< SWITCH ME >

Friday, 05 June 2015 15:43

David Cameron and the European train

Vignetta def

 

This month Alice Baruffato continues her series of cartoons for E&M and focuses on an evergreen European topic, alias the UK and its relationship with Europe. Following the general elections' results, David Cameron has re-confirmed himself as the leader of an island that seems to be sceptical about its future presence within the Union. To renegotiate the right of freedom of movement across Europe and to stop (il)legal immigration still appear to be top priorities in 2015 UK. But can Cameron stop the European train? Is it really worth it?  

 

Published in Beyond Europe
cameron EU
Photo: Number 10 (Flickr); Licence:CC BY-NC-ND 2.0
 

In the wake of last week's "Karlspreis" being awarded to Martin Schultz, president of the European Parliament, guest author Frank Burgdörfer reflects upon this predictable choice and suggests David Cameron as a better candidate given his European achievements.

The city of Aachen has awarded Martin Schulz, the president of the European Parliament, with the "Karlspreis" – an annual prize named after the medieval emperor Charlemagne. It comes as no surprise at all, as the prize is usually given to people who hold key functions in European institutions. Thus the group of potential recipients is rather limited. Council president Donald Tusk and commission president Jean-Claude Juncker were already awarded the prize. As former president of the European Central Bank Jean-Claude Trichet got one previously, it will most likely be the turn of his successor Mario Draghi next year. Truly exciting...

Do not get me wrong: Schulz definitely has merits with regard to Europe. However, this is not exceptional because we as European tax payers remunerate him well for his work. He has indeed increased and consolidated the EP’s influence over the last years. Still, giving him an award for that is a bit like awarding the Pope for special achievements in the field of leading the Catholic Church.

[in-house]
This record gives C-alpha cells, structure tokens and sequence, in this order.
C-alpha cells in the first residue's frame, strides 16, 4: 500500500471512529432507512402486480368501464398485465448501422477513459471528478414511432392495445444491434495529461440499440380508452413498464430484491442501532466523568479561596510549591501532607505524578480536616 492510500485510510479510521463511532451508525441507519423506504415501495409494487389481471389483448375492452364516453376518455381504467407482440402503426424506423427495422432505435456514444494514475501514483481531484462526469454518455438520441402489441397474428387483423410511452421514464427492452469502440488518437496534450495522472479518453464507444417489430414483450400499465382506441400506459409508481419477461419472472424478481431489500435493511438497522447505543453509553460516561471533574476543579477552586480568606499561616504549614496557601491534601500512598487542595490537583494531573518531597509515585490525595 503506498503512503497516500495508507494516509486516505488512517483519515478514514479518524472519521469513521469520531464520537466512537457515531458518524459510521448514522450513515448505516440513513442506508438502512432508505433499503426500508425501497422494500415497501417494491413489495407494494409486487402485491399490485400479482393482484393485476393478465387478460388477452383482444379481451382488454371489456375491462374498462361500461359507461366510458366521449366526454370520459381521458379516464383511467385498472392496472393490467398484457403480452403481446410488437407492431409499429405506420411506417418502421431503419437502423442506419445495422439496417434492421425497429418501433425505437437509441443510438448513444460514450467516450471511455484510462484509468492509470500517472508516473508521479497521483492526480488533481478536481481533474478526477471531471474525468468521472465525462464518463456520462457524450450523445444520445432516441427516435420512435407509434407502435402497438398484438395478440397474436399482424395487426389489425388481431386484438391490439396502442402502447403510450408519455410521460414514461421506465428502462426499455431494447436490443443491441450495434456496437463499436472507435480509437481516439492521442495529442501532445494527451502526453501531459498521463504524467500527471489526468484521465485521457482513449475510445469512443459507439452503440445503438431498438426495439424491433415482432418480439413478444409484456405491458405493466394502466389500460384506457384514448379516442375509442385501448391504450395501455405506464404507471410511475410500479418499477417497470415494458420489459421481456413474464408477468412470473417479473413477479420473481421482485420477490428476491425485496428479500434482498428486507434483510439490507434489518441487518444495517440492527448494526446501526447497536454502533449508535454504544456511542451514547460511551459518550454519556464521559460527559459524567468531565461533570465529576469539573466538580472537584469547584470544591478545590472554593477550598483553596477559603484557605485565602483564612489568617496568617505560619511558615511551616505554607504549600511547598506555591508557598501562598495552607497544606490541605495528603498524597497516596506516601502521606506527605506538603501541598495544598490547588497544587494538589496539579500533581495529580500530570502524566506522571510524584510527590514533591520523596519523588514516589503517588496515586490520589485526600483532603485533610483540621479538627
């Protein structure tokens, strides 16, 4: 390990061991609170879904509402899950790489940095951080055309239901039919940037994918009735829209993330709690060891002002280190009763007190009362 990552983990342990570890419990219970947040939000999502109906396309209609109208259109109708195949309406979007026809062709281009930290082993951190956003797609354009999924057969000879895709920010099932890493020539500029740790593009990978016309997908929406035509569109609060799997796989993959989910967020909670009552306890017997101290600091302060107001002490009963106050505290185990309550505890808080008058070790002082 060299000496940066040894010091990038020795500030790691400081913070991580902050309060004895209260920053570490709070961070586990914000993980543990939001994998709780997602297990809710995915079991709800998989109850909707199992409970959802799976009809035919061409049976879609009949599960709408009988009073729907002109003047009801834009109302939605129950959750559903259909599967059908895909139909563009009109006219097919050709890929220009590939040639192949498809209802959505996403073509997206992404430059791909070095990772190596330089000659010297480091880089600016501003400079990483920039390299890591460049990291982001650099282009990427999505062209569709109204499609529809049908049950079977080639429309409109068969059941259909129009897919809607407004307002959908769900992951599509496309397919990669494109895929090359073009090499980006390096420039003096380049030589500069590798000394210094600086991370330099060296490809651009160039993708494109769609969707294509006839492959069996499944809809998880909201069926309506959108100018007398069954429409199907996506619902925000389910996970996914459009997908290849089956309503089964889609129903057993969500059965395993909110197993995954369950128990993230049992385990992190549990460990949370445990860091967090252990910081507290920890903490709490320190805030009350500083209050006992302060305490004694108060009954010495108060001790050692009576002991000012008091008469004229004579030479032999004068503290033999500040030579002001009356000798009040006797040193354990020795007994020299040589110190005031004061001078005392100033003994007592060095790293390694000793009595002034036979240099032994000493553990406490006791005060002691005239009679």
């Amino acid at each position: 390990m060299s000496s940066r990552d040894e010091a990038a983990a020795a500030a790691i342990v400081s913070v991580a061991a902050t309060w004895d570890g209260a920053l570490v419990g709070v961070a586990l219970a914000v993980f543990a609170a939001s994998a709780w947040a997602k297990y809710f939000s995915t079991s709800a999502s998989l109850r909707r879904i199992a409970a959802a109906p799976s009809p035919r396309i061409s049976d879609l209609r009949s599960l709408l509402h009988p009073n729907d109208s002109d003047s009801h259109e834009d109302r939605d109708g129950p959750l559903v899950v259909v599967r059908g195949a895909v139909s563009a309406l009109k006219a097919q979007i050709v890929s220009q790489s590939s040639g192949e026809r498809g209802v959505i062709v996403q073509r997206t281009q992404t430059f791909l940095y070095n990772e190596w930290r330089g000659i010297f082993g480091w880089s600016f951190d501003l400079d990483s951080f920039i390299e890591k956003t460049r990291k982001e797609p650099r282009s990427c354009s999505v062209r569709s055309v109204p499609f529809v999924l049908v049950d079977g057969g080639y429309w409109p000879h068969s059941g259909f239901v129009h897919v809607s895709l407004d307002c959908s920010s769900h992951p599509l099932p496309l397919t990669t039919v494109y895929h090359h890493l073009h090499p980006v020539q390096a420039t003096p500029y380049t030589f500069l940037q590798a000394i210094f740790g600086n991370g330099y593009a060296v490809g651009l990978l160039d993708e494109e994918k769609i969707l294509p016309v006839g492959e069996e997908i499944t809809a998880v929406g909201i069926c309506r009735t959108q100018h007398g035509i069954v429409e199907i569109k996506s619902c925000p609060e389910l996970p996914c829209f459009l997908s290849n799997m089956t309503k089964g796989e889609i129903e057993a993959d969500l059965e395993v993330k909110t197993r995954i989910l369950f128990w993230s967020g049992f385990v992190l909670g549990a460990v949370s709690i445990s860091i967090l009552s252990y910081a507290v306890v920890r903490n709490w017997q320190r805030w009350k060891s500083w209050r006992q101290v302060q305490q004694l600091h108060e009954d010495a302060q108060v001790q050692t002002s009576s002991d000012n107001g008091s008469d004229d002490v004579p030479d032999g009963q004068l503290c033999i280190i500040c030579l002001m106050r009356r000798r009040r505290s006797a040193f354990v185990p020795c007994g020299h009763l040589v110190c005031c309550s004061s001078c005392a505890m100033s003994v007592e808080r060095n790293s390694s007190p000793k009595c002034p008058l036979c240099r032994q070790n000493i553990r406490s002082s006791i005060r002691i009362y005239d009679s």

Are there no committed citizens, innovate business men, progressive researchers or clerics building bridges in Europe? Cartoonists, journalists, historians, teachers or doctors, who have used their positions to give "exceptional contributions in political, economic or spiritual regard for the unity of Europe", as a declaration from 1990 puts it? It seems that the Charlemagne Prize actually puts the city of Aachen more into the spotlight than the awardee – which is in fact often the case with other prizes too. 

Published in Brussels Bubble

 

journalism

Photo: Esther Vargas; Licence: CC BY-SA 2.0
 

 Young journalists at work 

 

In the aftermath of the Charlie Hebdo attack, not only Europe but the whole world was suddenly reawakened to the power of the media in shaping views and forming opinions. Newspapers and magazines as carriers of new information have the privilege (and curse) to stir emotions. This is all the more true for media that are intended for a youthful audience. E&M author Petya Yankova tells us more about a project she participated in, which focused on how European media represent certain social groups and depict young Europeans as well as on the engagement of young people in Europe with the media.